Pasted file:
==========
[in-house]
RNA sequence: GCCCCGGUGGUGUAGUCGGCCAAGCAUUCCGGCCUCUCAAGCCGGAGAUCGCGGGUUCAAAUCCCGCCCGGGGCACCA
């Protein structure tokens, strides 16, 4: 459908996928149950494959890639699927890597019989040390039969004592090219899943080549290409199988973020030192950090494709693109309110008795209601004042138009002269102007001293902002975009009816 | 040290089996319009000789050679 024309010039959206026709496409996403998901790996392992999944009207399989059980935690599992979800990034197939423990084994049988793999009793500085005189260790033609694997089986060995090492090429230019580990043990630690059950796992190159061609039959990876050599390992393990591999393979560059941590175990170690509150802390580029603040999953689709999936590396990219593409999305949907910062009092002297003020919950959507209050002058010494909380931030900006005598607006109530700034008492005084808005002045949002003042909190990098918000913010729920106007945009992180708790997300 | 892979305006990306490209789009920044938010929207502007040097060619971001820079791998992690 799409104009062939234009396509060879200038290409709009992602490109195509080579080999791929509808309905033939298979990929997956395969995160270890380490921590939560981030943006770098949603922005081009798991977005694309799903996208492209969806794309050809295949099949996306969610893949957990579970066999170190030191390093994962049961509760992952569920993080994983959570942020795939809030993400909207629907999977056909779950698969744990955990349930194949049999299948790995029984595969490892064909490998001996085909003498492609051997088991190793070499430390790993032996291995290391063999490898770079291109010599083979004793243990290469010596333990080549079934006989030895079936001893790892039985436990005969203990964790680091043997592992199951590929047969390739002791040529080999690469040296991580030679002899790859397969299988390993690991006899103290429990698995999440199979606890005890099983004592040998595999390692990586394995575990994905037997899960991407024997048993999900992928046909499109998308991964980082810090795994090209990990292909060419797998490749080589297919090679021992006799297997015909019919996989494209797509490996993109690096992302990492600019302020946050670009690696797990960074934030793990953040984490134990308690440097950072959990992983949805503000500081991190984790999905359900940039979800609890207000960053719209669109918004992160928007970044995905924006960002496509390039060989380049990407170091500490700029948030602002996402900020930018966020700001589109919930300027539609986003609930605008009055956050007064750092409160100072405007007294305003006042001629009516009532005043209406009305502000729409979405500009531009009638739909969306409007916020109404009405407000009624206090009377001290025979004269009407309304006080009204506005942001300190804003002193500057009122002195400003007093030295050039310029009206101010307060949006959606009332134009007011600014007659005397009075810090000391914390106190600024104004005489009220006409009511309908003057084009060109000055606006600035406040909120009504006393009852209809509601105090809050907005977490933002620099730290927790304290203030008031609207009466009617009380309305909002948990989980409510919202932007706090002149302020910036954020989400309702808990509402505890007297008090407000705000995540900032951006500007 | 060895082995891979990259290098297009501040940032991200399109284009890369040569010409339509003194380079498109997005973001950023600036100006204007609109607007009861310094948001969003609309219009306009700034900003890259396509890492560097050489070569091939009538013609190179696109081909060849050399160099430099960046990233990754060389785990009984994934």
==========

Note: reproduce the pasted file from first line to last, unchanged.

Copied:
[in-house]
RNA sequence: GCCCCGGUGGUGUAGUCGGCCAAGCAUUCCGGCCUCUCAAGCCGGAGAUCGCGGGUUCAAAUCCCGCCCGGGGCACCA
């Protein structure tokens, strides 16, 4: 459908996928149950494959890639699927890597019989040390039969004592090219899943080549290409199988973020030192950090494709693109309110008795209601004042138009002269102007001293902002975009009816 | 040290089996319009000789050679 024309010039959206026709496409996403998901790996392992999944009207399989059980935690599992979800990034197939423990084994049988793999009793500085005189260790033609694997089986060995090492090429230019580990043990630690059950796992190159061609039959990876050599390992393990591999393979560059941590175990170690509150802390580029603040999953689709999936590396990219593409999305949907910062009092002297003020919950959507209050002058010494909380931030900006005598607006109530700034008492005084808005002045949002003042909190990098918000913010729920106007945009992180708790997300 | 892979305006990306490209789009920044938010929207502007040097060619971001820079791998992690 799409104009062939234009396509060879200038290409709009992602490109195509080579080999791929509808309905033939298979990929997956395969995160270890380490921590939560981030943006770098949603922005081009798991977005694309799903996208492209969806794309050809295949099949996306969610893949957990579970066999170190030191390093994962049961509760992952569920993080994983959570942020795939809030993400909207629907999977056909779950698969744990955990349930194949049999299948790995029984595969490892064909490998001996085909003498492609051997088991190793070499430390790993032996291995290391063999490898770079291109010599083979004793243990290469010596333990080549079934006989030895079936001893790892039985436990005969203990964790680091043997592992199951590929047969390739002791040529080999690469040296991580030679002899790859397969299988390993690991006899103290429990698995999440199979606890005890099983004592040998595999390692990586394995575990994905037997899960991407024997048993999900992928046909499109998308991964980082810090795994090209990990292909060419797998490749080589297919090679021992006799297997015909019919996989494209797509490996993109690096992302990492600019302020946050670009690696797990960074934030793990953040984490134990308690440097950072959990992983949805503000500081991190984790999905359900940039979800609890207000960053719209669109918004992160928007970044995905924006960002496509390039060989380049990407170091500490700029948030602002996402900020930018966020700001589109919930300027539609986003609930605008009055956050007064750092409160100072405007007294305003006042001629009516009532005043209406009305502000729409979405500009531009009638739909969306409007916020109404009405407000009624206090009377001290025979004269009407309304006080009204506005942001300190804003002193500057009122002195400003007093030295050039310029009206101010307060949006959606009332134009007011600014007659005397009075810090000391914390106190600024104004005489009220006409009511309908003057084009060109000055606006600035406040909120009504006393009852209809509601105090809050907005977490933002620099730290927790304290203030008031609207009466009617009380309305909002948990989980409510919202932007706090002149302020910036954020989400309702808990509402505890007297008090407000705000995540900032951006500007 | 060895082995891979990259290098297009501040940032991200399109284009890369040569010409339509003194380079498109997005973001950023600036100006204007609109607007009861310094948001969003609309219009306009700034900003890259396509890492560097050489070569091939009538013609190179696109081909060849050399160099430099960046990233990754060389785990009984994934």